7 Traditional Project Management Practices can Lead to. Dramatic Project Underperformance According to the Standish Group s Chaos Reports, only 16 percent of IT projects are successful, the remainder are: Late. Over Budget. Deliver only a fraction of original scope in order to meet budget restrictions. Cancelled.
8 What Is Different About Agile Methods? They are all about managing the impact of change on a project. They allow change to be introduced into a project in a orderly way that that attempts to maximize the benefits for the sponsor. They control the risks that the change introduces.
9 What is different about Agile Methods? Iterative and Incremental development that break down development into a number of repeating cycles called Iterations Short iterations are used to keep the feedback flowing (allowing for increased responsiveness to change and reducing the risk of building the wrong thing). Open, Flexible and Extensive design using open standards whenever possible
10 What is different about Agile Methods? Empowered Teams Experienced specialists are encouraged to work out the detail design on their own. Personal Communication Rather than relying on written documentation to communicate design decisions, technical approaches and other typically documented items, agile method suggest that the team work in the same physical space (colocation). Use of white boards in the work area is encouraged rather than lengthy formal detail design documentation.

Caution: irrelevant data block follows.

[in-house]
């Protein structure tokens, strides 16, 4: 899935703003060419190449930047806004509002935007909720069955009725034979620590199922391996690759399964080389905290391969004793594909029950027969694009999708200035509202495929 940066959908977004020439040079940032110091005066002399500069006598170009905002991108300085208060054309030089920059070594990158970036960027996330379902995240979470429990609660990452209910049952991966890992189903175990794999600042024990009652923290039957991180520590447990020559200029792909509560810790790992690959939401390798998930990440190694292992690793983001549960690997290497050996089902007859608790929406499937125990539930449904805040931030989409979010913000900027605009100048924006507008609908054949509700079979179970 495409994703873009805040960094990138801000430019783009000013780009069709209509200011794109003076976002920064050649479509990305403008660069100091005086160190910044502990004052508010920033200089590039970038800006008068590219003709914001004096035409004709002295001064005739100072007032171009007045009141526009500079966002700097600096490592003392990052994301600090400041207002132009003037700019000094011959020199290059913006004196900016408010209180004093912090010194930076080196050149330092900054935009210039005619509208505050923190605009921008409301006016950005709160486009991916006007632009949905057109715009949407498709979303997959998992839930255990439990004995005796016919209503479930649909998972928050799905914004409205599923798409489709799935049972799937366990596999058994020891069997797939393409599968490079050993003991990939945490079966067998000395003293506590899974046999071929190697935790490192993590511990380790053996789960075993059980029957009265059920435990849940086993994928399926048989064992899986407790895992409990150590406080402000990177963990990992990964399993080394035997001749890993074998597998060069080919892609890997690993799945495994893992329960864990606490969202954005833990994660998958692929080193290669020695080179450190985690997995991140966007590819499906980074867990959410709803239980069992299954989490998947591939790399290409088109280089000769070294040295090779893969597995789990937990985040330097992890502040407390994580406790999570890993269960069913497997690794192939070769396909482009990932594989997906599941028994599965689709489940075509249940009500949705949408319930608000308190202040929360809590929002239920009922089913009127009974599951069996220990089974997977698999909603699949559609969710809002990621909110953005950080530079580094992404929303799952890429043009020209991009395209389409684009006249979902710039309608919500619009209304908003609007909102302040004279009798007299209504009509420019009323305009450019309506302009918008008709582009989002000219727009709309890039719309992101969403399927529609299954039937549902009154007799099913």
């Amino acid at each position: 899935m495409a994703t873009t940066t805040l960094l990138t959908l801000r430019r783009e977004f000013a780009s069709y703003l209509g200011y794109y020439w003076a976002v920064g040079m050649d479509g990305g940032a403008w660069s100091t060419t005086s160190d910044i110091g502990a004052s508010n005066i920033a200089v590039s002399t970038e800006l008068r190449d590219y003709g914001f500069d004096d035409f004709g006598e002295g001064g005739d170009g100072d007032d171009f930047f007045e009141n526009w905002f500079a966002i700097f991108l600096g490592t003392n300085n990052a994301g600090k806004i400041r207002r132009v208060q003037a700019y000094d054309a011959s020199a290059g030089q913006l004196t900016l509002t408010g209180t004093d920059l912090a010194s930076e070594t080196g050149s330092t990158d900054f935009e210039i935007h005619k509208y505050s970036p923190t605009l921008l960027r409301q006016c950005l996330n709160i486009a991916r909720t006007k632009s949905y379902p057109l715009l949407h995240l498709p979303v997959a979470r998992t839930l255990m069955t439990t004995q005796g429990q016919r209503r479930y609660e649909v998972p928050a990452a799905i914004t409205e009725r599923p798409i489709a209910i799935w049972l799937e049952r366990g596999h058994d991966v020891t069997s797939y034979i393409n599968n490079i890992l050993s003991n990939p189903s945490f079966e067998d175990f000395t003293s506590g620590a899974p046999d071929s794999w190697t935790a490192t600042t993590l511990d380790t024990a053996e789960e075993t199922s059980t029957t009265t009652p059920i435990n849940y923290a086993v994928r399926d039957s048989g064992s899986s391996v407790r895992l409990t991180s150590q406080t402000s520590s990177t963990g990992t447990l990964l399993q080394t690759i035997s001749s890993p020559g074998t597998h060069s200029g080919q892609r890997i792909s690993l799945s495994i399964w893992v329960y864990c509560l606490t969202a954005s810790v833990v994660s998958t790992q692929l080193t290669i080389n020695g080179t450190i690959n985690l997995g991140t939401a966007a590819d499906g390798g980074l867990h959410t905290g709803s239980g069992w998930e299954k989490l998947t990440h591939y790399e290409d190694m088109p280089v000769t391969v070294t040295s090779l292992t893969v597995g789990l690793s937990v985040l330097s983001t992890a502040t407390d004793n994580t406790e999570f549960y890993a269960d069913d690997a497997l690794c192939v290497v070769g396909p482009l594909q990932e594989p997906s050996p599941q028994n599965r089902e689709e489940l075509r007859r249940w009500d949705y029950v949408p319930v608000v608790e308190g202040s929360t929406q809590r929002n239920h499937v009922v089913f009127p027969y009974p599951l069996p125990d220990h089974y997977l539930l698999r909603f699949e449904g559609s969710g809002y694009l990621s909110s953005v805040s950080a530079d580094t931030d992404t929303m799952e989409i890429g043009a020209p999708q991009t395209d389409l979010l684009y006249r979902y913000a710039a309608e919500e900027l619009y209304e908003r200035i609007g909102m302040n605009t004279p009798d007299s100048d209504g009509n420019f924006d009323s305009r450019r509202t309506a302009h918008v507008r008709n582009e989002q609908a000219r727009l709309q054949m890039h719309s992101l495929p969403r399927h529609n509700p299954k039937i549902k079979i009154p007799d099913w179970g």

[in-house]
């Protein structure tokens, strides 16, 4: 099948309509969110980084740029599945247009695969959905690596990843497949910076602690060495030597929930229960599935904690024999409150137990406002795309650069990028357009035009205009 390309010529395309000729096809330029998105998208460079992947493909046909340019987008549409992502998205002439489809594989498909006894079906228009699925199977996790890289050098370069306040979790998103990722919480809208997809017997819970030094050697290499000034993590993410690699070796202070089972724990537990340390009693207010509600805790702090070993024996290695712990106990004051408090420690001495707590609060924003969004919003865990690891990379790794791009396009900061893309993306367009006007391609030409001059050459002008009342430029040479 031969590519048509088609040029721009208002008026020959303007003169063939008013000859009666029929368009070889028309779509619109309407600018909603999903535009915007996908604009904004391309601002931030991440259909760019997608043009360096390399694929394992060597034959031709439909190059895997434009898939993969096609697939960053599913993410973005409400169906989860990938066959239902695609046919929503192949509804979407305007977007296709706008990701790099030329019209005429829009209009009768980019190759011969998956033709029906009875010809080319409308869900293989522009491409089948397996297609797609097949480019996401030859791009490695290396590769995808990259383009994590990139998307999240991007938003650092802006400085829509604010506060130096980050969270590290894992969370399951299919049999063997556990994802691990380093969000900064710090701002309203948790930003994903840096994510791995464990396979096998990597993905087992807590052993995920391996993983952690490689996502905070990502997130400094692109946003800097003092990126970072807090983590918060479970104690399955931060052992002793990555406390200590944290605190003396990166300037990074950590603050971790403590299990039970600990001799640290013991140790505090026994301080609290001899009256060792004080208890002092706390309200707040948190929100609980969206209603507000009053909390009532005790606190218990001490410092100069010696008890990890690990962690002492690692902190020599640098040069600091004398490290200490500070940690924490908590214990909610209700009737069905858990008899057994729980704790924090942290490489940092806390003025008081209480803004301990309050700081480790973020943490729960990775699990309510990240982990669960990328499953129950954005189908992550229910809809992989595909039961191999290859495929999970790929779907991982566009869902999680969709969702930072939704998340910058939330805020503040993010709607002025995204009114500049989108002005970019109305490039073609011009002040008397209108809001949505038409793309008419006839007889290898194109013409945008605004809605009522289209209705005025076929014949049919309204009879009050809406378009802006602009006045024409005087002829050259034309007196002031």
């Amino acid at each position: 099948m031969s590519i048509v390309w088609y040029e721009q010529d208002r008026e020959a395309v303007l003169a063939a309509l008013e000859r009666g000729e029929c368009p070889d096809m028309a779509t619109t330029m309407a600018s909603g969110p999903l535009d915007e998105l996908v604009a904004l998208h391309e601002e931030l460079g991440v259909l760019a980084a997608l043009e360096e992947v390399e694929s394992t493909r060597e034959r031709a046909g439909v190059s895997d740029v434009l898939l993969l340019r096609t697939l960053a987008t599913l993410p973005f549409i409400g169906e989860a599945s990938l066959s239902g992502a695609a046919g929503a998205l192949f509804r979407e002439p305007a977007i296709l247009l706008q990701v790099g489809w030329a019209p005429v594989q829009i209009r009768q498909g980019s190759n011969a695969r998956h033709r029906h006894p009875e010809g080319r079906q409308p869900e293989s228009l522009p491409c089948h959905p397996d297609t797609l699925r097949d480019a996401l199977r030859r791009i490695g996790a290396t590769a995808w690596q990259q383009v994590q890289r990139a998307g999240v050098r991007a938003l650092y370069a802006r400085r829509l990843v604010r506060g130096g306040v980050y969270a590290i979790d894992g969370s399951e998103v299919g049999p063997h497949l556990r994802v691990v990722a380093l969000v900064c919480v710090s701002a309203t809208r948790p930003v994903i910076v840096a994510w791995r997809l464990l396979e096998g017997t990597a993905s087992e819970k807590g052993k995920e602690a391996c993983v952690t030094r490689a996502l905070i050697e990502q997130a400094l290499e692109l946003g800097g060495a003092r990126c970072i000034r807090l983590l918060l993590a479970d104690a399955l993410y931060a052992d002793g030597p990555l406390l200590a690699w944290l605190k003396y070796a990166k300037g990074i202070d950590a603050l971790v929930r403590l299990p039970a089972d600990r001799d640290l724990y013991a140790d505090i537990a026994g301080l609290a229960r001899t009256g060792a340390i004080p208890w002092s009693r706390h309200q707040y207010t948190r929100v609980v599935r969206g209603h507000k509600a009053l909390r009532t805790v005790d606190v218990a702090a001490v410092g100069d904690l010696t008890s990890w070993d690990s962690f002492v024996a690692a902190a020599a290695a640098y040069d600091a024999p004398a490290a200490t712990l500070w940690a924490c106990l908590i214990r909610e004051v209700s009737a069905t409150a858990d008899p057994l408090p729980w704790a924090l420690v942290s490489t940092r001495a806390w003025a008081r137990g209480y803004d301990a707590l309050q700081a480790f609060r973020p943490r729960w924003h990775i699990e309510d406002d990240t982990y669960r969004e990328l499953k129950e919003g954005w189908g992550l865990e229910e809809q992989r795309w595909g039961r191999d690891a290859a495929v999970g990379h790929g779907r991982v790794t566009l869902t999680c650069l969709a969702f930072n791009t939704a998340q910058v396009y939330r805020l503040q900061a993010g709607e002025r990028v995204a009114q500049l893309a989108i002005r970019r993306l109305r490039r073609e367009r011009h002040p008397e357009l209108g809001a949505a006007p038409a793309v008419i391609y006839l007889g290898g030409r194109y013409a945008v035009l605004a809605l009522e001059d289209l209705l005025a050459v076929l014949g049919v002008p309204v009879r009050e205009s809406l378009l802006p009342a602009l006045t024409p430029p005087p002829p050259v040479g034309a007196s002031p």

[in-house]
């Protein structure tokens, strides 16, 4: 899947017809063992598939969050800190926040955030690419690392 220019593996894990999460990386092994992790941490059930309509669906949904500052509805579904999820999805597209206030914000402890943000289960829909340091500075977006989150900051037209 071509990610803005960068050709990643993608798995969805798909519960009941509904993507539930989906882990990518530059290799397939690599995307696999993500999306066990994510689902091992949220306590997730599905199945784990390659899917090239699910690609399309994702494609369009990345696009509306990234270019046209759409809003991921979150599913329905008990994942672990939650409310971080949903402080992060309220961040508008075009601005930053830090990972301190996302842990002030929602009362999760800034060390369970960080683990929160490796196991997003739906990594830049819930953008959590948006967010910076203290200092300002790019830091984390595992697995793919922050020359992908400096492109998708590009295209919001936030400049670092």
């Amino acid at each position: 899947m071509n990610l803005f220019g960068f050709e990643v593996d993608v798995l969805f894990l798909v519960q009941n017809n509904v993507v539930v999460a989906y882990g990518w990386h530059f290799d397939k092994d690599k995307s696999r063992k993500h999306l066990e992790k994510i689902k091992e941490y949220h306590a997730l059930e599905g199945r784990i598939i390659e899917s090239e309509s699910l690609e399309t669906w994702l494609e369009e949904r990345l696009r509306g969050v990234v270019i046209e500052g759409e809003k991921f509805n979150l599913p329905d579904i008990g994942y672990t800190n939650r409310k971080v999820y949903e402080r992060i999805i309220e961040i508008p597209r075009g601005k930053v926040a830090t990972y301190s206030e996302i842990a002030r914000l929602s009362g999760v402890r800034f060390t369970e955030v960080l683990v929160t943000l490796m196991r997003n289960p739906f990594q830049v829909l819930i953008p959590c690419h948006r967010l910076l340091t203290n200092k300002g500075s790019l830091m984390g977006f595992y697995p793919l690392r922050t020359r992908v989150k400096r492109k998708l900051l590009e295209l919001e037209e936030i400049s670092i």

11 The Benefits of Being Agile Reducing Risk The benefits from improved control and improved communication lead to reduced risks. Examples of risks include: Risk of building (or doing) the wrong thing. Did the sponsor get what they asked for but not what they actually wanted? Risk of building the right thing poorly. For example, was the product poorly crafted. Was it thoroughly tested as a part of each iteration? Is the final produce extensible? Risk of being placed into an endless cycle of design updates and reviews due to changing requirements or high levels of complexity